[3] If the latter part of this language were applied to this case, it would read: "It was necessary to produce the positive testimony of one witness at least either that Dr. Macken did not steal the money or that the money was not stolen at all." When Dr. Macken was called as a witness to testify that he did not steal the money, appellant successfully interposed an objection to his testimony on the ground that being the husband of the defendant, his testimony against her was barred by the provisions of section 1881, subdivision 1, of the Code of Civil Procedure. It then became necessary for the prosecution to prove that the money was not stolen by anyone, but in fact remained in the possession of the defendant on and after the visit of her husband and the latter's attorney to her home on the evening of June 16th. While there may be an absence of what the law denominates "direct evidence" as to Dr. Macken's not stealing the money, there is positive evidence that his attorney did not steal it, and there is positive evidence that it was not stolen at all, by Dr. Macken or anyone else, or at least positive evidence showing a state of facts absolutely incompatible and inconsistent with the defendant's oath-bound statement that larceny of the money occurred. There is positive evidence that at the hearing on the order to show cause appellant was sworn and testified, in substance, that she had withdrawn the sum of $3,116 from the bank and had placed $2,800 of the money in an envelope which she had hidden under one of the cushions of the davenport in the living room, and on the night of June 16th her husband and his attorney broke into the house; that she had an altercation with her husband, and after he had [32 Cal. App. 2d 37] left she discovered that the envelope and the $2,800 were gone, and that she had given no one permission to take the same. It was proved, however, that on June 18th, two days after appellant claims the money was stolen, she went to the residence of a friend and the latter's two daughters, and left with them an envelope, stating that it contained valuable papers. Later that day appellant stated to one of the daughters that the envelope contained $3,000 in cash. During the time these people had possession of the envelope left with them by appellant, the latter called on different occasions to take money from the envelope, and on these occasions the custodians had an opportunity to observe its contents. It was further proved by direct evidence that on October 14, 1937, appellant called at the home of the women with whom she had left the money and was in a very hysterical condition, during which visit she said, "My God, what has happened, Mrs. Lydig?" to which Mrs. Lydig replied, "Calm yourself, Juanita, your money is all right. Nothing has happened to your money." In reply to which appellant said, "I don't care about the money; I can go to jail. I have perjured myself." It was further proved that upon this occasion, after appellant had quieted herself, Mrs. Lydig produced the envelope and appellant counted the contents, which consisted of $2,300, and at which time Mrs. Lydig requested the appellant to give a receipt for the money, with which request appellant complied, with the understanding that the receipt should not set forth the amount of money returned to her by Mrs. Lydig. It was proved that during the month of June, 1937, appellant was talking to a friend by the name of Mrs. Margaret Darnell, at which time appellant said that she had the money, the $3,000, and was going to accuse her husband of stealing it. Thus we see that the corpus delicti or falsity of the defendant's sworn statements was proved by the testimony of Dr. Macken's attorney, who was present at the home of the defendant on the evening of June 16th, and who testified that Dr. Macken was within the presence of the witness at all times that they were in the house, and that he did not see Dr. Macken take any envelope or any article of any kind. There was corroboration of this by a deputy sheriff who was called to the home of defendant on the evening in question. And certainly the testimony of Mrs. Lydig and her daughters established facts absolutely incompatible with the innocence of appellant. [32 Cal. App. 2d 38]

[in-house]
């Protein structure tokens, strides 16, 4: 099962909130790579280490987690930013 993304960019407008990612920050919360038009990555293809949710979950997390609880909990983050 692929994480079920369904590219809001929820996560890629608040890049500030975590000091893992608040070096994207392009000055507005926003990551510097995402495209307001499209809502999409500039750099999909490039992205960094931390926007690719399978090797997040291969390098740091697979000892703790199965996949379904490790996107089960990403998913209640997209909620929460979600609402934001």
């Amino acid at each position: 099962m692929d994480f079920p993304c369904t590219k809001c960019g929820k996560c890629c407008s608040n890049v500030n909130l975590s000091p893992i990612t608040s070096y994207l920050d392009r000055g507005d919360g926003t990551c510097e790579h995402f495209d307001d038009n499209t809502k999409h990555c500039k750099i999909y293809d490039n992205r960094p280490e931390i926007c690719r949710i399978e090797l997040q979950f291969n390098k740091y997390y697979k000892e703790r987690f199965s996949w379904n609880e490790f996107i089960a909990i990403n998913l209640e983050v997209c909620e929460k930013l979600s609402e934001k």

[4] Appellant's contention that because the order to show cause served upon her did not include a memorandum of points and authorities, as required by section 527 of the Code of Civil Procedure, the hearing had upon such order was void because the court was without jurisdiction, cannot be sustained. It is true that no points and authorities were served, as contended by appellant, but the failure of such service did not divest the court of jurisdiction. The court acquired jurisdiction over the subject-matter of the divorce action by the filing of the complaint, and jurisdiction of the person of appellant was acquired through service of the complaint and summons upon her. From that time on the court was authorized to proceed. Appellant appeared in response to the order of the court and participated in a trial on the merits of that proceeding. Conceding that the requirement of service of points and authorities under section 527 of the Code of Civil Procedure is mandatory, nevertheless, the conduct of appellant in appearing at the hearing and participating therein was a waiver of the statutory requirement therein and gave the court jurisdiction. Anyone may waive the advantage of a law intended solely for his benefit. (Civ. Code, secs. 3515, 3516.) As was said in Walberg v. Underwood, 39 Cal. App. 748, 751, 752 [180 P. 55], "Where the object of a notice was accomplished, it is immaterial whether there was notice or not. When both parties appear, no notice whatever is necessary to be shown."